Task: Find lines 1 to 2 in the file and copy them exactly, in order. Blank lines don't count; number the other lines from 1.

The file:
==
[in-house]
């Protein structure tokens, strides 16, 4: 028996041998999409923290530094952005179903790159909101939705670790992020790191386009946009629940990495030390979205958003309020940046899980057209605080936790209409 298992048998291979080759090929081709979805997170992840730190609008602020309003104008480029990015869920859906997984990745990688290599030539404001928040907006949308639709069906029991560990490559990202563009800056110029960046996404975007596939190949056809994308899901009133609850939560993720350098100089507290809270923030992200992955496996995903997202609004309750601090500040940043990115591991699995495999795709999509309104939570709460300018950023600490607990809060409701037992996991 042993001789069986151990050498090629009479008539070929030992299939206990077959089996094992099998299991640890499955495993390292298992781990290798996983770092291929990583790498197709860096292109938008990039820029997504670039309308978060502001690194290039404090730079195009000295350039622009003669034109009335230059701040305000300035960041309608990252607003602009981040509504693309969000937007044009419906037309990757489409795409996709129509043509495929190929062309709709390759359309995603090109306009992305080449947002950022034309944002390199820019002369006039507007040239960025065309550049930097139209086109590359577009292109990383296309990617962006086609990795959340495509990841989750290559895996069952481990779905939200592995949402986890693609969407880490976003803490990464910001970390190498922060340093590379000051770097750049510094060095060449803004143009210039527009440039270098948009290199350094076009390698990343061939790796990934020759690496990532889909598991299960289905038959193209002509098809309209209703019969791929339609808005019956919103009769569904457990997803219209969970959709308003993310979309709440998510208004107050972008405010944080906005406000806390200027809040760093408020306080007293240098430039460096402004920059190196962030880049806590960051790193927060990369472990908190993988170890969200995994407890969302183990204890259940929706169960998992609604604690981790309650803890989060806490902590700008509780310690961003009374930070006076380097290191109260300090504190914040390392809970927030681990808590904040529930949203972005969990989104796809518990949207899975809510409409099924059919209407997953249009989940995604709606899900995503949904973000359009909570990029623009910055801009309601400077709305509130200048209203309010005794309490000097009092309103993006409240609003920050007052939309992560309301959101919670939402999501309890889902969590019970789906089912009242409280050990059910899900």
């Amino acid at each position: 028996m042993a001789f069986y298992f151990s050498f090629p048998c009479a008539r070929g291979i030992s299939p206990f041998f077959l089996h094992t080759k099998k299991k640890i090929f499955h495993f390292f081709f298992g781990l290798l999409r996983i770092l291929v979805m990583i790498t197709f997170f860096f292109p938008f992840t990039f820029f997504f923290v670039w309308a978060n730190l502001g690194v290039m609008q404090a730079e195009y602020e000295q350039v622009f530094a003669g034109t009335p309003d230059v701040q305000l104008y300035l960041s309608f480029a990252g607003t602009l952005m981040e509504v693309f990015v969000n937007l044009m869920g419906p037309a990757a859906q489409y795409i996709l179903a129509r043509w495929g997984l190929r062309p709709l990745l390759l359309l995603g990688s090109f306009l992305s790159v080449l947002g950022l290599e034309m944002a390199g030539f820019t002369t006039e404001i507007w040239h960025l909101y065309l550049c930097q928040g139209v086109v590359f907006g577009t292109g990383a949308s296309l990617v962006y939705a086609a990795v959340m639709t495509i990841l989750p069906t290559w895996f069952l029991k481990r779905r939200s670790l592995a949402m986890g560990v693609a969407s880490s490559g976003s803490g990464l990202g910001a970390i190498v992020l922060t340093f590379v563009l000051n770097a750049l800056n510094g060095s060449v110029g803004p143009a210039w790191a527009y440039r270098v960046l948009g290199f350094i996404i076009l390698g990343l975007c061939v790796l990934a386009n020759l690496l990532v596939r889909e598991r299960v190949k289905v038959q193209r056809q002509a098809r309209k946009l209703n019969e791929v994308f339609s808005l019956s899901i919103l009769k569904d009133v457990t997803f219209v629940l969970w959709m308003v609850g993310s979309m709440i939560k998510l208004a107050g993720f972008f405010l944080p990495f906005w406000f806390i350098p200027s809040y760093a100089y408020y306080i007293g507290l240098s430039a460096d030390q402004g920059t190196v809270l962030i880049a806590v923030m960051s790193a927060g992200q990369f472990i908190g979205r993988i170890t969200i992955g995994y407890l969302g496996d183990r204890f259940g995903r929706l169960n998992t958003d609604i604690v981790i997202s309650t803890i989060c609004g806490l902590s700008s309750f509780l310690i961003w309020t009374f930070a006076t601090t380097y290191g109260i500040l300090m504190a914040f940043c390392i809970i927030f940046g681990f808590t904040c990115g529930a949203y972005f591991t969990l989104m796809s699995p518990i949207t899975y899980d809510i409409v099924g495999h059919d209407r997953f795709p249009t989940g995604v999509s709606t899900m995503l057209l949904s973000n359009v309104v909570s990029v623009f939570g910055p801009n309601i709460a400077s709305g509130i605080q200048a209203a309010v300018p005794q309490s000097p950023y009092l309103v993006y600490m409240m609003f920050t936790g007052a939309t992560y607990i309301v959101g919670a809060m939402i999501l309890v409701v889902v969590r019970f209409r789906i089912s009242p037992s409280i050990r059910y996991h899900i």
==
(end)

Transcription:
[in-house]
């Protein structure tokens, strides 16, 4: 028996041998999409923290530094952005179903790159909101939705670790992020790191386009946009629940990495030390979205958003309020940046899980057209605080936790209409 298992048998291979080759090929081709979805997170992840730190609008602020309003104008480029990015869920859906997984990745990688290599030539404001928040907006949308639709069906029991560990490559990202563009800056110029960046996404975007596939190949056809994308899901009133609850939560993720350098100089507290809270923030992200992955496996995903997202609004309750601090500040940043990115591991699995495999795709999509309104939570709460300018950023600490607990809060409701037992996991 042993001789069986151990050498090629009479008539070929030992299939206990077959089996094992099998299991640890499955495993390292298992781990290798996983770092291929990583790498197709860096292109938008990039820029997504670039309308978060502001690194290039404090730079195009000295350039622009003669034109009335230059701040305000300035960041309608990252607003602009981040509504693309969000937007044009419906037309990757489409795409996709129509043509495929190929062309709709390759359309995603090109306009992305080449947002950022034309944002390199820019002369006039507007040239960025065309550049930097139209086109590359577009292109990383296309990617962006086609990795959340495509990841989750290559895996069952481990779905939200592995949402986890693609969407880490976003803490990464910001970390190498922060340093590379000051770097750049510094060095060449803004143009210039527009440039270098948009290199350094076009390698990343061939790796990934020759690496990532889909598991299960289905038959193209002509098809309209209703019969791929339609808005019956919103009769569904457990997803219209969970959709308003993310979309709440998510208004107050972008405010944080906005406000806390200027809040760093408020306080007293240098430039460096402004920059190196962030880049806590960051790193927060990369472990908190993988170890969200995994407890969302183990204890259940929706169960998992609604604690981790309650803890989060806490902590700008509780310690961003009374930070006076380097290191109260300090504190914040390392809970927030681990808590904040529930949203972005969990989104796809518990949207899975809510409409099924059919209407997953249009989940995604709606899900995503949904973000359009909570990029623009910055801009309601400077709305509130200048209203309010005794309490000097009092309103993006409240609003920050007052939309992560309301959101919670939402999501309890889902969590019970789906089912009242409280050990059910899900």